They lose Amaya in the process, though I hope not permanently. Because I saw a lot of potential in that character, outside of just being a love interest for Nate. At the end Sara suggests time travel as the solution, and that they have to find the Wave Rider (which has been a souvenir on a desk for the previous year and so) and I hope this leads to them getting Amaya back on the team.

The performances you have to give the most kudos to are the villains. We have some truly compelling and entertaining villains, and the way they work together reminds me of Adam West Batman days, just with the antagonists way more sophisticated. Darhk does a fantastic “villain’s monologue” to a captured and dying Sara Lance, which she escapes from at the last minute because hero magic, but Barrowman’s Malcolm compliments him on an excellent speech even though it may have been wasted. Snart is frustratingingly good in this role as the dominant smart guy. It’s so cool to see him in his earlier incarnation, but I do miss the character development he witnessed over a season with the Legends. Snart makes a passing reference to Prison Break, suggesting he and Mick get captured and break their way out “just like the old days.” And again, it’s truly Mick’s episode to lose, and he does not. He puts together a complete and compelling performance, trying to give us a lot of nuance with essentially only one face he allows himself to make. Mick’s journey is one of redemption and growth, and it’s great to see. As funny as Mick has been all season, it’s nice to see a moment where he gets to grow as the other Legends have.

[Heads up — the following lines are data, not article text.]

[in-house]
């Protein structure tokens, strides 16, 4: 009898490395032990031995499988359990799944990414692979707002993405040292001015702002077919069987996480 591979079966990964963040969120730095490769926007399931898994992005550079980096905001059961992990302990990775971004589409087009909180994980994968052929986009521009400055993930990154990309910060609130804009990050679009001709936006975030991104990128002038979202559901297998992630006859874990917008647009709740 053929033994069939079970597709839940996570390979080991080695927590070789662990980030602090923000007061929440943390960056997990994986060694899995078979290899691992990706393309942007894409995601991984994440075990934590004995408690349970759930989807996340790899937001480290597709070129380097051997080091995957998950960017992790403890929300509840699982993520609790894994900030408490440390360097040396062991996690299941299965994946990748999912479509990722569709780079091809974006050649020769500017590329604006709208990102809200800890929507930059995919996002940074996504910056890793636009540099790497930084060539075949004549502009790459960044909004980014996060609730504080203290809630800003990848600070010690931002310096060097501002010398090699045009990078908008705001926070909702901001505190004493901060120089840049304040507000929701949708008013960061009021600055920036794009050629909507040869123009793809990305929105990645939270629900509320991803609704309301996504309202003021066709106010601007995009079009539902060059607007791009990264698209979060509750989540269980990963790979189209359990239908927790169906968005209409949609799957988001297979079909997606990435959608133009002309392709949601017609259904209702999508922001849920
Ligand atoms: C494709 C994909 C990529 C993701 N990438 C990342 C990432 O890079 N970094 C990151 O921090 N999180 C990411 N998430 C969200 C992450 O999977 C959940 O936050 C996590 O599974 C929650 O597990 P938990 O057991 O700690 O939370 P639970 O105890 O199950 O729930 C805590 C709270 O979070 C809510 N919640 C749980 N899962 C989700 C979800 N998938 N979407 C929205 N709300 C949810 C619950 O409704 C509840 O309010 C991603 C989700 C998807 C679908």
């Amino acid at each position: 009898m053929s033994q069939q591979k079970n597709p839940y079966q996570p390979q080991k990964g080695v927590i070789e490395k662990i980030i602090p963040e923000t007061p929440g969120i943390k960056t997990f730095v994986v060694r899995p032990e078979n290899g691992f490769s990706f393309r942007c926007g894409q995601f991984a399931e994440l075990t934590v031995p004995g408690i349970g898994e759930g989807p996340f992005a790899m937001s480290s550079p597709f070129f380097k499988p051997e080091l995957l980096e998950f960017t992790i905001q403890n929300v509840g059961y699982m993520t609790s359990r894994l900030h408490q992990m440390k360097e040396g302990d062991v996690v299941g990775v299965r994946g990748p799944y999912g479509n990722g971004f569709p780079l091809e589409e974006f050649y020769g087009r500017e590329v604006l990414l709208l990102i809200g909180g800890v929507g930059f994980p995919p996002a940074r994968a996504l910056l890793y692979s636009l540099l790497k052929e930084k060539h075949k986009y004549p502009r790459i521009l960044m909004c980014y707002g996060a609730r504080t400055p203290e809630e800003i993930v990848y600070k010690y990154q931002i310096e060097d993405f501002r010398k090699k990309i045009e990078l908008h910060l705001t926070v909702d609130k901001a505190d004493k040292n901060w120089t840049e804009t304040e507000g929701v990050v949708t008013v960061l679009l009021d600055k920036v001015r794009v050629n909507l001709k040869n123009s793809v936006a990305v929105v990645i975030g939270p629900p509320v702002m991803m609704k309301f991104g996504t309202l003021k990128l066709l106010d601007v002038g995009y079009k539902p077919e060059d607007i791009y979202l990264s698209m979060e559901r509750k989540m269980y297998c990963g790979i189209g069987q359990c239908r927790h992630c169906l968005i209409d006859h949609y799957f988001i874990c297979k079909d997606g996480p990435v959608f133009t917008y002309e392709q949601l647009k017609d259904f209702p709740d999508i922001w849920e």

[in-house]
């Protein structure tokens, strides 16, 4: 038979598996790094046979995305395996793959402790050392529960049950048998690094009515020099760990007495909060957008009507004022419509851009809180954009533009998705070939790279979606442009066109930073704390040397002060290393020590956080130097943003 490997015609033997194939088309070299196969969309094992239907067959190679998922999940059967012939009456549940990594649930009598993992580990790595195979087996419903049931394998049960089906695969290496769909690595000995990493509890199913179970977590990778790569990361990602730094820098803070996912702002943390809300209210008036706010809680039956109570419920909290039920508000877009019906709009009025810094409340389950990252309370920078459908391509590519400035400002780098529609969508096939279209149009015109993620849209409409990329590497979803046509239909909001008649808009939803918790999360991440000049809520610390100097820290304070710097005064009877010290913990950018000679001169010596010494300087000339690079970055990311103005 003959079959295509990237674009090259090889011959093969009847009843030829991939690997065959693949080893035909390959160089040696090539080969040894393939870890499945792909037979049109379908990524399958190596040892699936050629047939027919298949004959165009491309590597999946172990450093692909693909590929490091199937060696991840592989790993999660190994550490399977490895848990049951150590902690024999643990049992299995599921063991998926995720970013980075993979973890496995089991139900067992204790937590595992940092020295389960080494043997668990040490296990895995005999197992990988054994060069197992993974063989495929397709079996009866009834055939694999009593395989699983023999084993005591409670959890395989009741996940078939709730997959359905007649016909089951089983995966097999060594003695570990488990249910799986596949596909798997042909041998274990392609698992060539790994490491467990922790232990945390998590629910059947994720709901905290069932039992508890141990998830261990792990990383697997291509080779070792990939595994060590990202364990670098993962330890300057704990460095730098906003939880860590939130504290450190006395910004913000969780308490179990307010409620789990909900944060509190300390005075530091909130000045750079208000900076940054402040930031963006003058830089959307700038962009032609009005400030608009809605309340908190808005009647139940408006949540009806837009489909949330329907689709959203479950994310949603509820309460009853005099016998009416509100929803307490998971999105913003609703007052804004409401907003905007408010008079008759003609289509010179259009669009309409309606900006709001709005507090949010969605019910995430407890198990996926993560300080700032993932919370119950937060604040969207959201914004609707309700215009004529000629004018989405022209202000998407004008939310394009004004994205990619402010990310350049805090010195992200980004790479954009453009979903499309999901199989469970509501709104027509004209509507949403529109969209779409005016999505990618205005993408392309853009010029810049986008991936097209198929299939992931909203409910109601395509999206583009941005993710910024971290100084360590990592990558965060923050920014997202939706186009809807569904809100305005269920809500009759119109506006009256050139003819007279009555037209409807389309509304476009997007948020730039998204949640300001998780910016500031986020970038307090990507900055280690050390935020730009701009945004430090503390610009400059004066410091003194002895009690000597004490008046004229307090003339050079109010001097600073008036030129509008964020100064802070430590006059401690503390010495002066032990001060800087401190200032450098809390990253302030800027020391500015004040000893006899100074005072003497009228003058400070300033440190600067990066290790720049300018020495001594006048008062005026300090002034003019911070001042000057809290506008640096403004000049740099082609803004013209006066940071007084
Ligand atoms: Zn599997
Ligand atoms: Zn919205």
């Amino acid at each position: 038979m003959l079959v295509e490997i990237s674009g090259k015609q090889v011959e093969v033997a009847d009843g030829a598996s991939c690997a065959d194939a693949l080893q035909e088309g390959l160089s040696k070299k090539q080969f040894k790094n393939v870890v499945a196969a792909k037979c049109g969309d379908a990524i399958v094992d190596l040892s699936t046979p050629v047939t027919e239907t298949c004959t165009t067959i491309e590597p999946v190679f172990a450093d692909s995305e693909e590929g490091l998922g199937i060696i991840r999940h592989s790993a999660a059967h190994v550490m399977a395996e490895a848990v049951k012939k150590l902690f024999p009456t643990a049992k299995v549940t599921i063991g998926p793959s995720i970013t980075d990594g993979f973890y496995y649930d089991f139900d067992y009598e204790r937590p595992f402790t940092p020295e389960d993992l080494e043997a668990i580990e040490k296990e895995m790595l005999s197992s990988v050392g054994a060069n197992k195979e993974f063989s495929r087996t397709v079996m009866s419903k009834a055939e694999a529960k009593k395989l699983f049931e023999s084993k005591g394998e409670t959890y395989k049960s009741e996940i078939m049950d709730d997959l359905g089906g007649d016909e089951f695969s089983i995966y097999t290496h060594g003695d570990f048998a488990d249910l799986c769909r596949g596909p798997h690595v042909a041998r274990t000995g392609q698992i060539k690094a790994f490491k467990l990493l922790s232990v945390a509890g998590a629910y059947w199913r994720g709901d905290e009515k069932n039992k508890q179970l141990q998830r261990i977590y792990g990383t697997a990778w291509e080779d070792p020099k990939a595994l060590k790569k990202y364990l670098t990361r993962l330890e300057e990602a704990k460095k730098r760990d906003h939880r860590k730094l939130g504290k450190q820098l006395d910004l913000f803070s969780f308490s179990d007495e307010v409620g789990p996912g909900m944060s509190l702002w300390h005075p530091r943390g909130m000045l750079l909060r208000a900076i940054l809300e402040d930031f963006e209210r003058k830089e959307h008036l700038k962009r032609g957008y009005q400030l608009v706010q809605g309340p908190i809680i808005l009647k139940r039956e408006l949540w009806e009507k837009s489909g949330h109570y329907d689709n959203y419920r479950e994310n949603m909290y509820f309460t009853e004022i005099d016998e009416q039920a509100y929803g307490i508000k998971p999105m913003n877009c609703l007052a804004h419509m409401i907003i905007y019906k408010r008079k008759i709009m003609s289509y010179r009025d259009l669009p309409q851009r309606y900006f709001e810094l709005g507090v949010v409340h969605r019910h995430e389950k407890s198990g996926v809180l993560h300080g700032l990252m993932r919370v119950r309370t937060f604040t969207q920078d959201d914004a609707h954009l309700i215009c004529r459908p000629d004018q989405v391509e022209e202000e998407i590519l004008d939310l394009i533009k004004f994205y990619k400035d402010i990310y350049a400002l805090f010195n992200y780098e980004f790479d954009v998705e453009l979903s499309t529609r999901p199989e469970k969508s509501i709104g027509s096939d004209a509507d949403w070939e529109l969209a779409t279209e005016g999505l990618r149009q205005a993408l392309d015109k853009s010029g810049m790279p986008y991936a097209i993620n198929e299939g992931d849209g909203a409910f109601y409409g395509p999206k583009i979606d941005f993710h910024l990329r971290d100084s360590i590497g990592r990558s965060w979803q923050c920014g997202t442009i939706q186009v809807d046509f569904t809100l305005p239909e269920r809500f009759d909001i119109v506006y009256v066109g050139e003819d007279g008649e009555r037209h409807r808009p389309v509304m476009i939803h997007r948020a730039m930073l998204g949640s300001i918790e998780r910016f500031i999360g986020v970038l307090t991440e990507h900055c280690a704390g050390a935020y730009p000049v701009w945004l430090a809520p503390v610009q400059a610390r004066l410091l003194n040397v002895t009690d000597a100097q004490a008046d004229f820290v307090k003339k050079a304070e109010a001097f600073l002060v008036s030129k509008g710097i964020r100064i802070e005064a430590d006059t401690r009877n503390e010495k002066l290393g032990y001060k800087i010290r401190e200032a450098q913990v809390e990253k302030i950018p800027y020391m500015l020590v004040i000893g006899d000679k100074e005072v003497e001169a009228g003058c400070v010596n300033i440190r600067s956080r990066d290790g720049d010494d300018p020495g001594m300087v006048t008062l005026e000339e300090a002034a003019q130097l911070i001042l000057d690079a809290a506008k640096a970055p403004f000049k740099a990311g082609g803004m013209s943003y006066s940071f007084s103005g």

So the Legends and the Legion, and all of reality itself, are on the brink of a war with Eobard, who controls all the pieces. I don’t know how the finale ends up. I couldn’t be more excited for something I’m totally unclear on how to predict.


Arrow“Disbanded”
I mentioned earlier that Flash has seen much more fraying while Arrow’s team, while showing initial signs of fraying (Felicity’s Helix connection, Curtis retiring from the field, Thea going away, Rory going away, Evelyn’s betrayal) is actually growing stronger. Curtis’ new role has introduced the very helpful T-Spheres. Felicity’s newfound connection has helped with multiple investigations and other than the “tit-for-tat” hacking courtesy, there doesn’t seem to be anything nefarious about Helix as of yet. Dinah and Rene and Diggle have proven to be an effective field team.